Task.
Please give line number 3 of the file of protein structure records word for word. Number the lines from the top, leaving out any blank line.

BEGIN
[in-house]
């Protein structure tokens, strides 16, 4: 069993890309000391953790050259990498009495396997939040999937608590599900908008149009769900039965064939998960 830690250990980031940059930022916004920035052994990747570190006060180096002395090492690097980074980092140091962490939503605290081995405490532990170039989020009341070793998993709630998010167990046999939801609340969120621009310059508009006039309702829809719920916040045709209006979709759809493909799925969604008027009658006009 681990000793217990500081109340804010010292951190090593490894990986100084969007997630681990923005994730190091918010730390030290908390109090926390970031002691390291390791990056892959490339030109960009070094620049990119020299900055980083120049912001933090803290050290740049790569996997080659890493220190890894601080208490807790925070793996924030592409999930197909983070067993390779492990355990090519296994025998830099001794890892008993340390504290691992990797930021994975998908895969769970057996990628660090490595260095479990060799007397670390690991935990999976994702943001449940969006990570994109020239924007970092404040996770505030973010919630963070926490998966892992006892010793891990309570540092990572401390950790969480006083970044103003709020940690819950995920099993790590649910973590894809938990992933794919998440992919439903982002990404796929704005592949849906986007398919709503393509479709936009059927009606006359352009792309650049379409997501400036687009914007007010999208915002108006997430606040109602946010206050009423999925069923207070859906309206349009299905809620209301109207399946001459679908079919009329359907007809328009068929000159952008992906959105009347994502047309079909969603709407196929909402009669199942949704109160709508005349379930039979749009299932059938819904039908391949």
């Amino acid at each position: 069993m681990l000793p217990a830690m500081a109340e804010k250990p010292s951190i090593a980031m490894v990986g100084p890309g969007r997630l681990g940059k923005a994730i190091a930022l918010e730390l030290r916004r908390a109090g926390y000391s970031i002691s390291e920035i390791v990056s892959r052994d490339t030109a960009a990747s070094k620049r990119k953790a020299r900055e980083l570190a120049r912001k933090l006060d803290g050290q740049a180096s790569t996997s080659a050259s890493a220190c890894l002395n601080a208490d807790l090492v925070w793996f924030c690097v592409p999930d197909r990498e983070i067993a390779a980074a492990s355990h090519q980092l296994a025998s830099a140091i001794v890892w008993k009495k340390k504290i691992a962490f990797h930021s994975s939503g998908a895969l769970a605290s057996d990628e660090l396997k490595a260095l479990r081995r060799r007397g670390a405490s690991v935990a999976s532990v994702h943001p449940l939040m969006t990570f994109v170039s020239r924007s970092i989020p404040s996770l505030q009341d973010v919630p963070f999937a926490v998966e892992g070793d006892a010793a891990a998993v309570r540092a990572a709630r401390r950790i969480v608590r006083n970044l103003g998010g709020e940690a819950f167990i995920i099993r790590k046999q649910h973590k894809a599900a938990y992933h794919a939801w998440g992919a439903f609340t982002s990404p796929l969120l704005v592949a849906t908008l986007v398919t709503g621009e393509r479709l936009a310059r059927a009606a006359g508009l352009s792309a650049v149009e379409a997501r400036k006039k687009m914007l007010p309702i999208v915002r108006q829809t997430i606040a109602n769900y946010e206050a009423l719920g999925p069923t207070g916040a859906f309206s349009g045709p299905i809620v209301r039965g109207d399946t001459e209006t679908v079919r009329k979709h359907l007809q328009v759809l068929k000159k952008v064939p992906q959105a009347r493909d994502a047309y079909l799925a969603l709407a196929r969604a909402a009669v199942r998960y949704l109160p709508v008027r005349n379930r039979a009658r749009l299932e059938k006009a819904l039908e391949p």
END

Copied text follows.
């Amino acid at each position: 069993m681990l000793p217990a830690m500081a109340e804010k250990p010292s951190i090593a980031m490894v990986g100084p890309g969007r997630l681990g940059k923005a994730i190091a930022l918010e730390l030290r916004r908390a109090g926390y000391s970031i002691s390291e920035i390791v990056s892959r052994d490339t030109a960009a990747s070094k620049r990119k953790a020299r900055e980083l570190a120049r912001k933090l006060d803290g050290q740049a180096s790569t996997s080659a050259s890493a220190c890894l002395n601080a208490d807790l090492v925070w793996f924030c690097v592409p999930d197909r990498e983070i067993a390779a980074a492990s355990h090519q980092l296994a025998s830099a140091i001794v890892w008993k009495k340390k504290i691992a962490f990797h930021s994975s939503g998908a895969l769970a605290s057996d990628e660090l396997k490595a260095l479990r081995r060799r007397g670390a405490s690991v935990a999976s532990v994702h943001p449940l939040m969006t990570f994109v170039s020239r924007s970092i989020p404040s996770l505030q009341d973010v919630p963070f999937a926490v998966e892992g070793d006892a010793a891990a998993v309570r540092a990572a709630r401390r950790i969480v608590r006083n970044l103003g998010g709020e940690a819950f167990i995920i099993r790590k046999q649910h973590k894809a599900a938990y992933h794919a939801w998440g992919a439903f609340t982002s990404p796929l969120l704005v592949a849906t908008l986007v398919t709503g621009e393509r479709l936009a310059r059927a009606a006359g508009l352009s792309a650049v149009e379409a997501r400036k006039k687009m914007l007010p309702i999208v915002r108006q829809t997430i606040a109602n769900y946010e206050a009423l719920g999925p069923t207070g916040a859906f309206s349009g045709p299905i809620v209301r039965g109207d399946t001459e209006t679908v079919r009329k979709h359907l007809q328009v759809l068929k000159k952008v064939p992906q959105a009347r493909d994502a047309y079909l799925a969603l709407a196929r969604a909402a009669v199942r998960y949704l109160p709508v008027r005349n379930r039979a009658r749009l299932e059938k006009a819904l039908e391949p």